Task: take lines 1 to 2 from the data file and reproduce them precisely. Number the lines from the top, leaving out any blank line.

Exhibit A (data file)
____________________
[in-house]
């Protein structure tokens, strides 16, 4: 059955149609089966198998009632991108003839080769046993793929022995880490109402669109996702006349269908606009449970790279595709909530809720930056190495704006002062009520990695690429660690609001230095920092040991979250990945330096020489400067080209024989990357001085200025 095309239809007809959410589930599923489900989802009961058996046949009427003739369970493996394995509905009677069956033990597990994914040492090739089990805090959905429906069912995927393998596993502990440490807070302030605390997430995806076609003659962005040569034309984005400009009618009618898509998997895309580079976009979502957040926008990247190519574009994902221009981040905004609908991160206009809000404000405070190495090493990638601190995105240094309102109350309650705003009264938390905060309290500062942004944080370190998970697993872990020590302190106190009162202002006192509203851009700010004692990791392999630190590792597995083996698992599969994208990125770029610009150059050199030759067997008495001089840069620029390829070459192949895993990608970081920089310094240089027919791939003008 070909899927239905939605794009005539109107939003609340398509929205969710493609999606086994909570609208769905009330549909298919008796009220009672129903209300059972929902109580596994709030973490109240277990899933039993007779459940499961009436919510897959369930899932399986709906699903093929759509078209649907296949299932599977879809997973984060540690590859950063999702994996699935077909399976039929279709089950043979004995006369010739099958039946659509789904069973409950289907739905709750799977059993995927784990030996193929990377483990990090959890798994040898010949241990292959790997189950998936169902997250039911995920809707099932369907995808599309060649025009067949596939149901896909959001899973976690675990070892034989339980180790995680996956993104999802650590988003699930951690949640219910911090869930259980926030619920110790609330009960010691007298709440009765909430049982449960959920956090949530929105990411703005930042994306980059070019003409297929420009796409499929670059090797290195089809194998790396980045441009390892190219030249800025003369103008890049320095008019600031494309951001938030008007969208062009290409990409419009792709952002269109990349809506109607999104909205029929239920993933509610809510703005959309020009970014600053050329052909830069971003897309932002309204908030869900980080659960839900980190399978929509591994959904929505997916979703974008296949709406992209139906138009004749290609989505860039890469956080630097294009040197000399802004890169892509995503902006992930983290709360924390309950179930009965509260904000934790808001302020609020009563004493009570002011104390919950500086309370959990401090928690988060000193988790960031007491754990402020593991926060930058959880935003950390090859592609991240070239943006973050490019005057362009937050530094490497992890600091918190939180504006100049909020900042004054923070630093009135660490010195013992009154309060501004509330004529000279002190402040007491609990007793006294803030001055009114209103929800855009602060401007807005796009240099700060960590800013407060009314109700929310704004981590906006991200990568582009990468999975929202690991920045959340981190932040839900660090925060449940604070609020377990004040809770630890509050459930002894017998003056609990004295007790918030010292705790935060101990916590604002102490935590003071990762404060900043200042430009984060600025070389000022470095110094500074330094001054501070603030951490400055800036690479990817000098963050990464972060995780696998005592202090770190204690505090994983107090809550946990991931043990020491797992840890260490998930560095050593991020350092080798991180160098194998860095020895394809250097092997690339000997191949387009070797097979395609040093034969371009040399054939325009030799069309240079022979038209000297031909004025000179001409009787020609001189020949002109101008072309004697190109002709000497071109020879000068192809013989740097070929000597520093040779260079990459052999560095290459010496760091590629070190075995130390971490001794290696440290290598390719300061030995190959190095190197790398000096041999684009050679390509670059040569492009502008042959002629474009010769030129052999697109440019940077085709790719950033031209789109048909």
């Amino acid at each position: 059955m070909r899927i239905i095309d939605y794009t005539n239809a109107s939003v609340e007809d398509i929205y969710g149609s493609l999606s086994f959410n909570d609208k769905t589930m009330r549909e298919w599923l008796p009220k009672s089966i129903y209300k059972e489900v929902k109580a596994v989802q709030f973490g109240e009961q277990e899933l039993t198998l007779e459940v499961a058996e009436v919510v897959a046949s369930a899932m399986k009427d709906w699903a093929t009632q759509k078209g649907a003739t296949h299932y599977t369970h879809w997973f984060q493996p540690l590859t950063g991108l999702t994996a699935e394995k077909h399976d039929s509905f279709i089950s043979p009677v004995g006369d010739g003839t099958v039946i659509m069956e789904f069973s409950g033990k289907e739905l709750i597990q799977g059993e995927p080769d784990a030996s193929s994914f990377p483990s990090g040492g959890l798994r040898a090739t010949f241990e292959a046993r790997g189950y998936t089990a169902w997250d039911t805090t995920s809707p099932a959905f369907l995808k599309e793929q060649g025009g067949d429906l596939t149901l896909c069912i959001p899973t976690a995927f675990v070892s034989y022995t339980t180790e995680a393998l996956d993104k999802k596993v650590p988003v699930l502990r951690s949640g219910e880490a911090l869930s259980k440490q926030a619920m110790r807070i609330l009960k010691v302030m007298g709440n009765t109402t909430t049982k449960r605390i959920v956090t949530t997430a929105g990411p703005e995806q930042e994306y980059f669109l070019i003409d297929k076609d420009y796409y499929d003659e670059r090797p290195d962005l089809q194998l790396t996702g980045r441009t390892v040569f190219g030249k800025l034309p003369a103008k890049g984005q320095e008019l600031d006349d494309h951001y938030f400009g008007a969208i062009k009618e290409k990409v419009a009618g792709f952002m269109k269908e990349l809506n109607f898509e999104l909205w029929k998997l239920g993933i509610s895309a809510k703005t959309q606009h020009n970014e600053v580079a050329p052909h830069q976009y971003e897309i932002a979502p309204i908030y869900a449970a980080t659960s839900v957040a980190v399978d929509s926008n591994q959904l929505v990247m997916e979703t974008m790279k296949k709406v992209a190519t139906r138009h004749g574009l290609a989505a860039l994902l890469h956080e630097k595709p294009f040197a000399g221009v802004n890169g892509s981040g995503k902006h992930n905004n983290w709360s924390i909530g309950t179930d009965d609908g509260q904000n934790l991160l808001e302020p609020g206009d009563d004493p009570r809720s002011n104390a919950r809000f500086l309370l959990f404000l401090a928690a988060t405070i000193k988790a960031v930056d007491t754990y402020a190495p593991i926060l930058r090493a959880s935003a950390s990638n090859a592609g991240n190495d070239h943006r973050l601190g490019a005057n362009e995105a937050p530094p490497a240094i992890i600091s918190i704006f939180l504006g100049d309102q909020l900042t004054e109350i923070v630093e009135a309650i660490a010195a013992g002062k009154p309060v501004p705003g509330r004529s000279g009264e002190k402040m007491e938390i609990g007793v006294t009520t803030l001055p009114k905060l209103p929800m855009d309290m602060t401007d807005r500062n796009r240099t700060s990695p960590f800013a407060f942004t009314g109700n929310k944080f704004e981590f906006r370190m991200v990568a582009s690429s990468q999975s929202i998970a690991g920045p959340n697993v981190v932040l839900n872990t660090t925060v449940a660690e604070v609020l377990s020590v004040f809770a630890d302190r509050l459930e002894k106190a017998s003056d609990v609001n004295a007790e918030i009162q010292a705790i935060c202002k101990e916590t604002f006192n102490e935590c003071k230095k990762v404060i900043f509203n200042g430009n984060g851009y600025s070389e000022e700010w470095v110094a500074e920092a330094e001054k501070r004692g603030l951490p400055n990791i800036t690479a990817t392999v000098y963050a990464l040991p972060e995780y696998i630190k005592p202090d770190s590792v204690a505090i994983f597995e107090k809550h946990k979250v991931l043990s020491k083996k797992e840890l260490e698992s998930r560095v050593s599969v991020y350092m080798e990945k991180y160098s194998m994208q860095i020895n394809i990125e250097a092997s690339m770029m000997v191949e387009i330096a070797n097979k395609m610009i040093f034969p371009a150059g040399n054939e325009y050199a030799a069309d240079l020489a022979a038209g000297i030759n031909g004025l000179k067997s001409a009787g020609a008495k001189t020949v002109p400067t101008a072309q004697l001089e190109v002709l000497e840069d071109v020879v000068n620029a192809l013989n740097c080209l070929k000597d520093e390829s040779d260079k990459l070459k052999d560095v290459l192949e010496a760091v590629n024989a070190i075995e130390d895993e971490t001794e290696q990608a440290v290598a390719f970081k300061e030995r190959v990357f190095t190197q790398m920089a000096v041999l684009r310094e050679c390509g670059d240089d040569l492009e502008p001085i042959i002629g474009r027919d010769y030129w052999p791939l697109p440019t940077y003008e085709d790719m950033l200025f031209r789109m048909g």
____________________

[in-house]
């Protein structure tokens, strides 16, 4: 059955149609089966198998009632991108003839080769046993793929022995880490109402669109996702006349269908606009449970790279595709909530809720930056190495704006002062009520990695690429660690609001230095920092040991979250990945330096020489400067080209024989990357001085200025 095309239809007809959410589930599923489900989802009961058996046949009427003739369970493996394995509905009677069956033990597990994914040492090739089990805090959905429906069912995927393998596993502990440490807070302030605390997430995806076609003659962005040569034309984005400009009618009618898509998997895309580079976009979502957040926008990247190519574009994902221009981040905004609908991160206009809000404000405070190495090493990638601190995105240094309102109350309650705003009264938390905060309290500062942004944080370190998970697993872990020590302190106190009162202002006192509203851009700010004692990791392999630190590792597995083996698992599969994208990125770029610009150059050199030759067997008495001089840069620029390829070459192949895993990608970081920089310094240089027919791939003008 070909899927239905939605794009005539109107939003609340398509929205969710493609999606086994909570609208769905009330549909298919008796009220009672129903209300059972929902109580596994709030973490109240277990899933039993007779459940499961009436919510897959369930899932399986709906699903093929759509078209649907296949299932599977879809997973984060540690590859950063999702994996699935077909399976039929279709089950043979004995006369010739099958039946659509789904069973409950289907739905709750799977059993995927784990030996193929990377483990990090959890798994040898010949241990292959790997189950998936169902997250039911995920809707099932369907995808599309060649025009067949596939149901896909959001899973976690675990070892034989339980180790995680996956993104999802650590988003699930951690949640219910911090869930259980926030619920110790609330009960010691007298709440009765909430049982449960959920956090949530929105990411703005930042994306980059070019003409297929420009796409499929670059090797290195089809194998790396980045441009390892190219030249800025003369103008890049320095008019600031494309951001938030008007969208062009290409990409419009792709952002269109990349809506109607999104909205029929239920993933509610809510703005959309020009970014600053050329052909830069971003897309932002309204908030869900980080659960839900980190399978929509591994959904929505997916979703974008296949709406992209139906138009004749290609989505860039890469956080630097294009040197000399802004890169892509995503902006992930983290709360924390309950179930009965509260904000934790808001302020609020009563004493009570002011104390919950500086309370959990401090928690988060000193988790960031007491754990402020593991926060930058959880935003950390090859592609991240070239943006973050490019005057362009937050530094490497992890600091918190939180504006100049909020900042004054923070630093009135660490010195013992009154309060501004509330004529000279002190402040007491609990007793006294803030001055009114209103929800855009602060401007807005796009240099700060960590800013407060009314109700929310704004981590906006991200990568582009990468999975929202690991920045959340981190932040839900660090925060449940604070609020377990004040809770630890509050459930002894017998003056609990004295007790918030010292705790935060101990916590604002102490935590003071990762404060900043200042430009984060600025070389000022470095110094500074330094001054501070603030951490400055800036690479990817000098963050990464972060995780696998005592202090770190204690505090994983107090809550946990991931043990020491797992840890260490998930560095050593991020350092080798991180160098194998860095020895394809250097092997690339000997191949387009070797097979395609040093034969371009040399054939325009030799069309240079022979038209000297031909004025000179001409009787020609001189020949002109101008072309004697190109002709000497071109020879000068192809013989740097070929000597520093040779260079990459052999560095290459010496760091590629070190075995130390971490001794290696440290290598390719300061030995190959190095190197790398000096041999684009050679390509670059040569492009502008042959002629474009010769030129052999697109440019940077085709790719950033031209789109048909």